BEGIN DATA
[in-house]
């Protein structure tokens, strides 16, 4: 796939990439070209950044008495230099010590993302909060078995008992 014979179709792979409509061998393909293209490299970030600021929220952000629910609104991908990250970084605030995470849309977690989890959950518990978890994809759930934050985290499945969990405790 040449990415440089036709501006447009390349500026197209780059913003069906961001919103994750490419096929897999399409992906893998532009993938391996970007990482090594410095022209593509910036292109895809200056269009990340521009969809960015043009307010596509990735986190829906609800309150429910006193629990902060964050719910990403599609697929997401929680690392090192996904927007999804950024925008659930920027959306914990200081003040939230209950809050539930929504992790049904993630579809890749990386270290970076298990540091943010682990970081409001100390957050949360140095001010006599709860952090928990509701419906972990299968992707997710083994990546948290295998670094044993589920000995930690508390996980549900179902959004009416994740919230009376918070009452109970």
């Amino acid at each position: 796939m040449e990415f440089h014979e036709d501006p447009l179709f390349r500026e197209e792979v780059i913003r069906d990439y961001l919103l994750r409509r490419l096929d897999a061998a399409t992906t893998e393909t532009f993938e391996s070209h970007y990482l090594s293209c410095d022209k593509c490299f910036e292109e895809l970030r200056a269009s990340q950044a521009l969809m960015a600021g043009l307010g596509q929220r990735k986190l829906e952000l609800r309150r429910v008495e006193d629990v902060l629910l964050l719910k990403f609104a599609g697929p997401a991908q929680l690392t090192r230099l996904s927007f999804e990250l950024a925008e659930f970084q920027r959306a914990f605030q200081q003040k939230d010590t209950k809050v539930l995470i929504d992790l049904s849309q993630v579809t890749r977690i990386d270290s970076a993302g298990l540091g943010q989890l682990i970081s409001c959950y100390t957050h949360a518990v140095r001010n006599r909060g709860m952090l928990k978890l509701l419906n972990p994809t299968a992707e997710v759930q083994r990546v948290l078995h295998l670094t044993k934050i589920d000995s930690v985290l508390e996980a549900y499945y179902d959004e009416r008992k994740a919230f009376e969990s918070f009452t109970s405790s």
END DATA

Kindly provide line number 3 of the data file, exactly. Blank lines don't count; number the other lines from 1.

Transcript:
């Amino acid at each position: 796939m040449e990415f440089h014979e036709d501006p447009l179709f390349r500026e197209e792979v780059i913003r069906d990439y961001l919103l994750r409509r490419l096929d897999a061998a399409t992906t893998e393909t532009f993938e391996s070209h970007y990482l090594s293209c410095d022209k593509c490299f910036e292109e895809l970030r200056a269009s990340q950044a521009l969809m960015a600021g043009l307010g596509q929220r990735k986190l829906e952000l609800r309150r429910v008495e006193d629990v902060l629910l964050l719910k990403f609104a599609g697929p997401a991908q929680l690392t090192r230099l996904s927007f999804e990250l950024a925008e659930f970084q920027r959306a914990f605030q200081q003040k939230d010590t209950k809050v539930l995470i929504d992790l049904s849309q993630v579809t890749r977690i990386d270290s970076a993302g298990l540091g943010q989890l682990i970081s409001c959950y100390t957050h949360a518990v140095r001010n006599r909060g709860m952090l928990k978890l509701l419906n972990p994809t299968a992707e997710v759930q083994r990546v948290l078995h295998l670094t044993k934050i589920d000995s930690v985290l508390e996980a549900y499945y179902d959004e009416r008992k994740a919230f009376e969990s918070f009452t109970s405790s």